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The Virginia Supreme Court April 17 adopted streamlined lawyer advertising rules that will make it far easier for attorneys to market their services without risking disciplinary charges.
The amendments strip down the Old Dominion’s advertising regulations to a single rule that forbids false or misleading communications, along with an updated rule on soliciation.
The bold step makes Virginia the first jurisdiction to embrace the substance of changes recommended by the Association of Professional Responsibility Lawyers.
The news drew a big thumbs-up from Mark L. Tuft, who leads the APRL committee that developed its proposals for updating lawyer advertising rules.
“In our opinion, Virginia has set the right approach to modernizing the regulation of lawyer advertising,” Tuft told Bloomberg BNA. He’s a partner in the San Francisco office of Cooper White & Cooper LLP, and has chaired APRL’s Committee on the Regulation of Lawyer Advertising since its inception.
Virginia’s move to pared-down rules is likely to fuel hopes that that the American Bar Association will incorporate APRL’s far-reaching changes into the Model Rules of Professional Conduct. The ABA Center has a very active working group that’s studying APRL’s proposals, Tuft noted.
Also, Virginia’s dramatic shift may jump-start initiatives in other states to modernize lawyer advertising rules that are out of sync with evolving techniques for marketing legal services. “We know that some other states are undertaking a review of our proposals,” Tuft said.
Virginia got a head start on considering APRL’s recommendations because the state bar’s ethics counsel, James McCauley, was on the APRL committee that came up with them.
McCauley shared APRL’s advertising proposal with the Virginia state bar’s ethics committee, which embraced the idea.
“Everybody liked the direction that the APRL report was taking, and that was to simplify lawyer advertising and put it into a single regulatory standard of looking at the content, the statements and claims that are made, and determining whether or not they are false or misleading.” McCauley told Bloomberg BNA.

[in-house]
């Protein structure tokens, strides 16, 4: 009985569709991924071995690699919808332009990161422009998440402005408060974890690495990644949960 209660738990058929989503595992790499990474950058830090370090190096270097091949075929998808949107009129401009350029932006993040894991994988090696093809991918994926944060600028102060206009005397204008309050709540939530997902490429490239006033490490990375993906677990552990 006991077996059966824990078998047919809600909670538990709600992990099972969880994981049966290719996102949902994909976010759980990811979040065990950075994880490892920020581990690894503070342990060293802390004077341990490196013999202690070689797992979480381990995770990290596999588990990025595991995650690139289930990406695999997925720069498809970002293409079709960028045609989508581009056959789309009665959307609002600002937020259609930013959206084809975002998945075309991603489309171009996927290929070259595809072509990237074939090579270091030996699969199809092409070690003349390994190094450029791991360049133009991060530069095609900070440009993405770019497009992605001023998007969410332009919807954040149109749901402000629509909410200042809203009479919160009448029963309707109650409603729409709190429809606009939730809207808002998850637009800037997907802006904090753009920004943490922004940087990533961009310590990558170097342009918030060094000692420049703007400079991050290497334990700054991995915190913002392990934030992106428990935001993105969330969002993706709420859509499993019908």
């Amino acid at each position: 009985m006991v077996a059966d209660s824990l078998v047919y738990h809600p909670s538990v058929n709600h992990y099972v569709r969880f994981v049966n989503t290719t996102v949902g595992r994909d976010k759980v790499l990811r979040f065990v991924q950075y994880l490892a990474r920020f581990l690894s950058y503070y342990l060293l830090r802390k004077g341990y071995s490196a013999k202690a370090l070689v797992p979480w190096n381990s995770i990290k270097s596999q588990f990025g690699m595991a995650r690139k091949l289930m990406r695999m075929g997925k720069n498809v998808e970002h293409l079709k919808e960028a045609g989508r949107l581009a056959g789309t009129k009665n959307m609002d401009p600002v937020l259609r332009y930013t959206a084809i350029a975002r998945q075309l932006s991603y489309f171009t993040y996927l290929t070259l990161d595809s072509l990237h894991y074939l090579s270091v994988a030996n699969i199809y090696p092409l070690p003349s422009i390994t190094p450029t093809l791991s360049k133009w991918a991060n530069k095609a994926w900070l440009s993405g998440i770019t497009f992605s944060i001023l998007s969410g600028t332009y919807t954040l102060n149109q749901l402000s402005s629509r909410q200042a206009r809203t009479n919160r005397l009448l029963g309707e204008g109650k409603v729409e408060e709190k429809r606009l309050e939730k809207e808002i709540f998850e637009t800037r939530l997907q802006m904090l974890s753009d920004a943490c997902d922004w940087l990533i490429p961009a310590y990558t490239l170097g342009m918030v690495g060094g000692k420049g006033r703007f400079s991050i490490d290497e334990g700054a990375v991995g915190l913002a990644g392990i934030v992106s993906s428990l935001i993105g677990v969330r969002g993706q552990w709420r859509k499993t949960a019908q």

The Virginia State Bar approved the changes to the advertising rules in February and sent them to the state supreme court in March. The court took swift action, approving the proposals the very next month.
The amendments “arose from a need to simplify and modernize the lawyer advertising rules in light of changes caused by the rise of Internet marketing and communications,” the bar said on its website.
Tuft noted that up to now, the reaction to new modes of advertising, such as Facebook and Snapchat, has been more regulation. But that’s counterproductive because it creates barriers to getting truthful, useful information to consumers, he said.
“Virginia is the first state that has recognized that greater regulation in an effort to respond to advertising in the electronic age is not the way to go,” Tuft said.
Virginia borrowed extensively from APRL’s suggestions, including the idea of having only two rules, but it didn’t adopt APRL’s proposals wholesale. For example, it modified or dropped some of the comments in APRL’s draft rules.
The commonwealth already revised its lawyer advertising and solicitation rules extensively in 2013. It got rid of Rule 7.2 (advertising), moving parts of that rule into Rule 7.1 and 7.3. Also, it eliminated a provision that flatly banned in-person and telephone contact in personal injury and wrongful death cases.
The most recent Virginia changes stripped down Rule 7.1 (communications concerning lawyer’s services) to a single paragraph that forbids false or misleading communications.
Also, the latest updates ditched Rule 7.4 (communicating fields of practice and certification) and Rule 7.5 (lawyer and law firm names), addressing those subjects in the comments to revised Rule 7.1.